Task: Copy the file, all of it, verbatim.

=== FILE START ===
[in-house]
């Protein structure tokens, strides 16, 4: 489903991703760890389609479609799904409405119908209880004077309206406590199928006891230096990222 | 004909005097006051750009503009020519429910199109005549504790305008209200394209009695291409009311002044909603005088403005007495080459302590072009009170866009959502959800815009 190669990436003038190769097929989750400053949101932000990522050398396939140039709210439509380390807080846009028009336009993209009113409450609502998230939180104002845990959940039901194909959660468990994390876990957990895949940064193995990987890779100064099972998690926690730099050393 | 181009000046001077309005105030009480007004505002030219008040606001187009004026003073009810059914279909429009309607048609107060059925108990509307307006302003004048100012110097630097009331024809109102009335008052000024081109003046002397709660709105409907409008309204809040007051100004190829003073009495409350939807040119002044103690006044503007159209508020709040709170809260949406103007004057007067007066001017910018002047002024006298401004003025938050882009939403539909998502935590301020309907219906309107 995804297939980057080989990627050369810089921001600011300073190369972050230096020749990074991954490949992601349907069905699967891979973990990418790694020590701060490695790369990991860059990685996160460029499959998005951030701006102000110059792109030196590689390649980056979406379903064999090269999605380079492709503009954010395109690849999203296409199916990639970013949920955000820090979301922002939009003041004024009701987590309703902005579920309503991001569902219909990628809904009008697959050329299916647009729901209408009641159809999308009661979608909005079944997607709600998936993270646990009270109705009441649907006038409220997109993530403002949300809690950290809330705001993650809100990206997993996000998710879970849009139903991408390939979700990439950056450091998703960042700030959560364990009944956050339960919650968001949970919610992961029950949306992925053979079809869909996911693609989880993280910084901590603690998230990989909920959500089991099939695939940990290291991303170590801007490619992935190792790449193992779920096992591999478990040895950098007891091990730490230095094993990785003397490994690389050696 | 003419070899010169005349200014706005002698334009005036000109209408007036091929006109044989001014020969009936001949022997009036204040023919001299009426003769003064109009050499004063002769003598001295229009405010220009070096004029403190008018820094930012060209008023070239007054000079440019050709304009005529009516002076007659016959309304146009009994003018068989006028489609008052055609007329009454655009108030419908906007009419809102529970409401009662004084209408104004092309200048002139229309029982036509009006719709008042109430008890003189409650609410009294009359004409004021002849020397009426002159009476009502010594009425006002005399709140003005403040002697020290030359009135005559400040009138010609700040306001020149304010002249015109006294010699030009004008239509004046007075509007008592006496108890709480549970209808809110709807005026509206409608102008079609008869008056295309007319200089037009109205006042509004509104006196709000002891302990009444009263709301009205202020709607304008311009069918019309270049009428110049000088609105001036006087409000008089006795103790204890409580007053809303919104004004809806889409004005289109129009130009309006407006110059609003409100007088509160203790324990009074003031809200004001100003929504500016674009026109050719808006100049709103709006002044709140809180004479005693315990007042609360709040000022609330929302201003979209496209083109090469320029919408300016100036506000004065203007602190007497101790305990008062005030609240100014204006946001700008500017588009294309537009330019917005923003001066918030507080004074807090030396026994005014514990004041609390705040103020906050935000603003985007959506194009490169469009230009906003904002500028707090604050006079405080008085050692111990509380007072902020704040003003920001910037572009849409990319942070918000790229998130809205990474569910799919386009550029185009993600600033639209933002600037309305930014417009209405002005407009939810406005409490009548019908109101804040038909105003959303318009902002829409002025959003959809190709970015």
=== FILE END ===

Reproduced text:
[in-house]
């Protein structure tokens, strides 16, 4: 489903991703760890389609479609799904409405119908209880004077309206406590199928006891230096990222 | 004909005097006051750009503009020519429910199109005549504790305008209200394209009695291409009311002044909603005088403005007495080459302590072009009170866009959502959800815009 190669990436003038190769097929989750400053949101932000990522050398396939140039709210439509380390807080846009028009336009993209009113409450609502998230939180104002845990959940039901194909959660468990994390876990957990895949940064193995990987890779100064099972998690926690730099050393 | 181009000046001077309005105030009480007004505002030219008040606001187009004026003073009810059914279909429009309607048609107060059925108990509307307006302003004048100012110097630097009331024809109102009335008052000024081109003046002397709660709105409907409008309204809040007051100004190829003073009495409350939807040119002044103690006044503007159209508020709040709170809260949406103007004057007067007066001017910018002047002024006298401004003025938050882009939403539909998502935590301020309907219906309107 995804297939980057080989990627050369810089921001600011300073190369972050230096020749990074991954490949992601349907069905699967891979973990990418790694020590701060490695790369990991860059990685996160460029499959998005951030701006102000110059792109030196590689390649980056979406379903064999090269999605380079492709503009954010395109690849999203296409199916990639970013949920955000820090979301922002939009003041004024009701987590309703902005579920309503991001569902219909990628809904009008697959050329299916647009729901209408009641159809999308009661979608909005079944997607709600998936993270646990009270109705009441649907006038409220997109993530403002949300809690950290809330705001993650809100990206997993996000998710879970849009139903991408390939979700990439950056450091998703960042700030959560364990009944956050339960919650968001949970919610992961029950949306992925053979079809869909996911693609989880993280910084901590603690998230990989909920959500089991099939695939940990290291991303170590801007490619992935190792790449193992779920096992591999478990040895950098007891091990730490230095094993990785003397490994690389050696 | 003419070899010169005349200014706005002698334009005036000109209408007036091929006109044989001014020969009936001949022997009036204040023919001299009426003769003064109009050499004063002769003598001295229009405010220009070096004029403190008018820094930012060209008023070239007054000079440019050709304009005529009516002076007659016959309304146009009994003018068989006028489609008052055609007329009454655009108030419908906007009419809102529970409401009662004084209408104004092309200048002139229309029982036509009006719709008042109430008890003189409650609410009294009359004409004021002849020397009426002159009476009502010594009425006002005399709140003005403040002697020290030359009135005559400040009138010609700040306001020149304010002249015109006294010699030009004008239509004046007075509007008592006496108890709480549970209808809110709807005026509206409608102008079609008869008056295309007319200089037009109205006042509004509104006196709000002891302990009444009263709301009205202020709607304008311009069918019309270049009428110049000088609105001036006087409000008089006795103790204890409580007053809303919104004004809806889409004005289109129009130009309006407006110059609003409100007088509160203790324990009074003031809200004001100003929504500016674009026109050719808006100049709103709006002044709140809180004479005693315990007042609360709040000022609330929302201003979209496209083109090469320029919408300016100036506000004065203007602190007497101790305990008062005030609240100014204006946001700008500017588009294309537009330019917005923003001066918030507080004074807090030396026994005014514990004041609390705040103020906050935000603003985007959506194009490169469009230009906003904002500028707090604050006079405080008085050692111990509380007072902020704040003003920001910037572009849409990319942070918000790229998130809205990474569910799919386009550029185009993600600033639209933002600037309305930014417009209405002005407009939810406005409490009548019908109101804040038909105003959303318009902002829409002025959003959809190709970015």